Women’s Arts at Butetown History & Arts Centre

The Butetown History & Arts Centre is the venue for one of four Women’s Arts Association exhibitions in celebration of International Women’s Day 2015.  There are 45 women artists here in the Diversity Gallery.

Penelope Rose Cowley (below) has curated the exhibition this year, with help from Lauren Butcher and the vital drilling and support of Walter, here seen helping Penny to put Veronica Wilson’s painting the correct way up.  Quite important.

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The exhibition drew a crowd to enjoy the formal opening by Tracey Harding, the Vale’s Arts Development Officer.  One of six successful artists inspired at school, she did her degree at Manchester Metropolitan and her main love is dance.

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The event was accompanied by singer songwriter Phillipa Irving, and was filmed by trainee journalists from  Cardiff Uni who obviously had impeccable taste (ie they include my painting on their site).

Created with Nokia Smart Cam

The exhibition is on until April 4th and has both exciting work from exhibitors new to Women’s Arts and pieces from more established members: these include ceramics, digital and various 2-d. Here are a few.

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New to Women’s Arts is Maria Larsson, with deeply symbolic bound terracotta feet.  Welcome back is Mitra Sanei’s calligraphy (for me recalling Pam Harris in Kirtlington and lettering on photos for Gillman & Soame – I can still do the silver filigree).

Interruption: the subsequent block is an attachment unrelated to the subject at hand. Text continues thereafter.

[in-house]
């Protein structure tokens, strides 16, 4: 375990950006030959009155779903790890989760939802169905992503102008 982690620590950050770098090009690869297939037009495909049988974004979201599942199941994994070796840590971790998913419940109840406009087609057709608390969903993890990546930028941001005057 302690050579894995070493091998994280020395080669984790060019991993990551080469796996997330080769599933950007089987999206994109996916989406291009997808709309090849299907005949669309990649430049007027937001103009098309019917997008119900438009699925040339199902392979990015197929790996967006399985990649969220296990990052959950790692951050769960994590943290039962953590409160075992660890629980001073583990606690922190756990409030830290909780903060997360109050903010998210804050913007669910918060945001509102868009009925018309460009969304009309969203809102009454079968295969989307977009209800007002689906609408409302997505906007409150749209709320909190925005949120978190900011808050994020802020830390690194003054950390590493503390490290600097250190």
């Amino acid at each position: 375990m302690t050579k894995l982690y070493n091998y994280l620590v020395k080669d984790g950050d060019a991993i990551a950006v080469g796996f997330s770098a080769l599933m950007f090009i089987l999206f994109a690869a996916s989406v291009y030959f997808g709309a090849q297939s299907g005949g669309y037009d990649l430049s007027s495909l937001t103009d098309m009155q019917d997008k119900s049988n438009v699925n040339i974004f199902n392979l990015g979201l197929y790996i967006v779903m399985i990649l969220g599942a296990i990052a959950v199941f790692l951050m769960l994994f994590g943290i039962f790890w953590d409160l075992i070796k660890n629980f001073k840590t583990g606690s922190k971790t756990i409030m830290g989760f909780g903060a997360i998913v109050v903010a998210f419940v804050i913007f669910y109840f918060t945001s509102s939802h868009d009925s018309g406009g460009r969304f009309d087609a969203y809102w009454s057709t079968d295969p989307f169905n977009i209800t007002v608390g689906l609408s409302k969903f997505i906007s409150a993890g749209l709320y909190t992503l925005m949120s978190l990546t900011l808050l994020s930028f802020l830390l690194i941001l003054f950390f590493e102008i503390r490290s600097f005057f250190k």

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Emma J Lawson’s piece is tall and heavily textured – photos don’t do it justice.  There is wit in Dianne Setch’s digital portrait.

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Jenni Steele produced a dizzying road-dvd, flanked by a Dilys Jackson print and Jan Bennett’s bright multi-media.

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A smaller painting by Shirley Anne Owen above a Hilary Lomas photograph are between Rose Gwyn’s mosaic and Melanie Wotton’s circular occupation of alcoves.  Nicola Bennett’s anger is hard to miss: Nuria Otte’s red woman was a personal favourite and the chicken – er, no, Magic Flute by Nicola Hope – made me laugh.

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There’s plenty of variety: here’s Claudia Carrillo’s charcoal.  And, of course, we are celebrating International Women’s Day and Pam Blackhurst’s acrylic and resin is in suffragette colours of green, purple and white.  With gold.

 

 

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